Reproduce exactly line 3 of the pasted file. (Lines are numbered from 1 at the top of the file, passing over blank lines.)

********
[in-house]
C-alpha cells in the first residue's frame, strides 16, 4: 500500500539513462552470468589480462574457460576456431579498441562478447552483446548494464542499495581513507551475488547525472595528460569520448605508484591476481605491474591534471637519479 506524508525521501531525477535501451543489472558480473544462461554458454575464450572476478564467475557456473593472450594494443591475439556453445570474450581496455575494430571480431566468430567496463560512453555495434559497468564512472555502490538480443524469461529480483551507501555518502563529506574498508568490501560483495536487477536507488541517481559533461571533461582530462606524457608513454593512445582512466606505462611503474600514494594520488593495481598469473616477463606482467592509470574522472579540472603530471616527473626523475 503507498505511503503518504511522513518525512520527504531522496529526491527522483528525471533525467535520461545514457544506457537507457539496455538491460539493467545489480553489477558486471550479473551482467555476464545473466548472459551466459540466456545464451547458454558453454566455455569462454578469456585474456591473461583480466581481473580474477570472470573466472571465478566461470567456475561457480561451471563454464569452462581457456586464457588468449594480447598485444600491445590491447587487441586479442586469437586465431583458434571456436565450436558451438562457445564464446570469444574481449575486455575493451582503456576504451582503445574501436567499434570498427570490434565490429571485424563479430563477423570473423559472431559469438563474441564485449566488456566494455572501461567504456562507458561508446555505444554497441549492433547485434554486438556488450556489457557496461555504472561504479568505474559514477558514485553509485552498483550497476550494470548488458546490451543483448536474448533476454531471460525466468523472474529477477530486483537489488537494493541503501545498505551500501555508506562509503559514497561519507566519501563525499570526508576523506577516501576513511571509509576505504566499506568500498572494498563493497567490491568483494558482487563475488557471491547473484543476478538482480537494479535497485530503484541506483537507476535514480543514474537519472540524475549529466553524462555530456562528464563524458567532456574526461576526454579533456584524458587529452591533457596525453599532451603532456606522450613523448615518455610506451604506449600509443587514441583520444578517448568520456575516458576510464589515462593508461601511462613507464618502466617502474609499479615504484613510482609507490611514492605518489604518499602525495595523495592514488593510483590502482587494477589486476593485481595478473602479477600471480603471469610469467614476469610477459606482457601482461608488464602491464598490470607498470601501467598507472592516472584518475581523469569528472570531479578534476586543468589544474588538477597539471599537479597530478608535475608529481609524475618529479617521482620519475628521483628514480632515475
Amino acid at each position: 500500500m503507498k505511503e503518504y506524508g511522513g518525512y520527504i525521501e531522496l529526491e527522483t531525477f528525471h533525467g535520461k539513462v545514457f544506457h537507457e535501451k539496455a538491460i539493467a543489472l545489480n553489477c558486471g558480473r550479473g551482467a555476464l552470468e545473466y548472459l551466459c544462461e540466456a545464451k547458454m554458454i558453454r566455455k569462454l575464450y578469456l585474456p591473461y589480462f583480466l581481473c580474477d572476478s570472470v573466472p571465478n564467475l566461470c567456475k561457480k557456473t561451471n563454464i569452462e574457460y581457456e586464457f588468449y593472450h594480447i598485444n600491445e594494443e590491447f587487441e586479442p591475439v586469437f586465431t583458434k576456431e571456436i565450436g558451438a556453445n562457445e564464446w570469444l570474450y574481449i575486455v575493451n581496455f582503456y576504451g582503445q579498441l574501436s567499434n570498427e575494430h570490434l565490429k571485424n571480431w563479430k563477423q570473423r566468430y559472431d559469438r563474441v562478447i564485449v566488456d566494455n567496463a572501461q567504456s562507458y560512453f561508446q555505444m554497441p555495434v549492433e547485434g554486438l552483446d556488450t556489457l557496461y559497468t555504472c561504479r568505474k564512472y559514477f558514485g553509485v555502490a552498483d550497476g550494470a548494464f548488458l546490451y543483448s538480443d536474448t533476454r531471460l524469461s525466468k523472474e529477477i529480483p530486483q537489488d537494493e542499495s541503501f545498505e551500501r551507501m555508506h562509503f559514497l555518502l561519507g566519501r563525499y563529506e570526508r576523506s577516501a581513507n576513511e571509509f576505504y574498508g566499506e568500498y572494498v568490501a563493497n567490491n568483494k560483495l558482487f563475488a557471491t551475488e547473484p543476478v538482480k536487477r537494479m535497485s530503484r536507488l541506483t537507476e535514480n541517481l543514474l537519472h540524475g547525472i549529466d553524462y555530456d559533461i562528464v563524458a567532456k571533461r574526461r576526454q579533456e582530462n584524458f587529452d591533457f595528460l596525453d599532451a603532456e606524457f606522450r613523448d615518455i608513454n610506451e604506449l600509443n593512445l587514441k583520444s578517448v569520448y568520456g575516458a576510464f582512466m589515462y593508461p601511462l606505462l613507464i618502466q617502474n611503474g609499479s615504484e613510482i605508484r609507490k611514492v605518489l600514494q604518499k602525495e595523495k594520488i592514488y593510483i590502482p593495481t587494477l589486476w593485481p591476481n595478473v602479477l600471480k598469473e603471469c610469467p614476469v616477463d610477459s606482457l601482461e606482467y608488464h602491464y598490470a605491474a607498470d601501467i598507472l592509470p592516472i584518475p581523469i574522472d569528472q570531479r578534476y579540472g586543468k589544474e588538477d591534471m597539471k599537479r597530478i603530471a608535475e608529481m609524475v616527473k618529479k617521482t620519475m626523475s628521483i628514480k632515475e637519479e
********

Amino acid at each position: 500500500m503507498k505511503e503518504y506524508g511522513g518525512y520527504i525521501e531522496l529526491e527522483t531525477f528525471h533525467g535520461k539513462v545514457f544506457h537507457e535501451k539496455a538491460i539493467a543489472l545489480n553489477c558486471g558480473r550479473g551482467a555476464l552470468e545473466y548472459l551466459c544462461e540466456a545464451k547458454m554458454i558453454r566455455k569462454l575464450y578469456l585474456p591473461y589480462f583480466l581481473c580474477d572476478s570472470v573466472p571465478n564467475l566461470c567456475k561457480k557456473t561451471n563454464i569452462e574457460y581457456e586464457f588468449y593472450h594480447i598485444n600491445e594494443e590491447f587487441e586479442p591475439v586469437f586465431t583458434k576456431e571456436i565450436g558451438a556453445n562457445e564464446w570469444l570474450y574481449i575486455v575493451n581496455f582503456y576504451g582503445q579498441l574501436s567499434n570498427e575494430h570490434l565490429k571485424n571480431w563479430k563477423q570473423r566468430y559472431d559469438r563474441v562478447i564485449v566488456d566494455n567496463a572501461q567504456s562507458y560512453f561508446q555505444m554497441p555495434v549492433e547485434g554486438l552483446d556488450t556489457l557496461y559497468t555504472c561504479r568505474k564512472y559514477f558514485g553509485v555502490a552498483d550497476g550494470a548494464f548488458l546490451y543483448s538480443d536474448t533476454r531471460l524469461s525466468k523472474e529477477i529480483p530486483q537489488d537494493e542499495s541503501f545498505e551500501r551507501m555508506h562509503f559514497l555518502l561519507g566519501r563525499y563529506e570526508r576523506s577516501a581513507n576513511e571509509f576505504y574498508g566499506e568500498y572494498v568490501a563493497n567490491n568483494k560483495l558482487f563475488a557471491t551475488e547473484p543476478v538482480k536487477r537494479m535497485s530503484r536507488l541506483t537507476e535514480n541517481l543514474l537519472h540524475g547525472i549529466d553524462y555530456d559533461i562528464v563524458a567532456k571533461r574526461r576526454q579533456e582530462n584524458f587529452d591533457f595528460l596525453d599532451a603532456e606524457f606522450r613523448d615518455i608513454n610506451e604506449l600509443n593512445l587514441k583520444s578517448v569520448y568520456g575516458a576510464f582512466m589515462y593508461p601511462l606505462l613507464i618502466q617502474n611503474g609499479s615504484e613510482i605508484r609507490k611514492v605518489l600514494q604518499k602525495e595523495k594520488i592514488y593510483i590502482p593495481t587494477l589486476w593485481p591476481n595478473v602479477l600471480k598469473e603471469c610469467p614476469v616477463d610477459s606482457l601482461e606482467y608488464h602491464y598490470a605491474a607498470d601501467i598507472l592509470p592516472i584518475p581523469i574522472d569528472q570531479r578534476y579540472g586543468k589544474e588538477d591534471m597539471k599537479r597530478i603530471a608535475e608529481m609524475v616527473k618529479k617521482t620519475m626523475s628521483i628514480k632515475e637519479e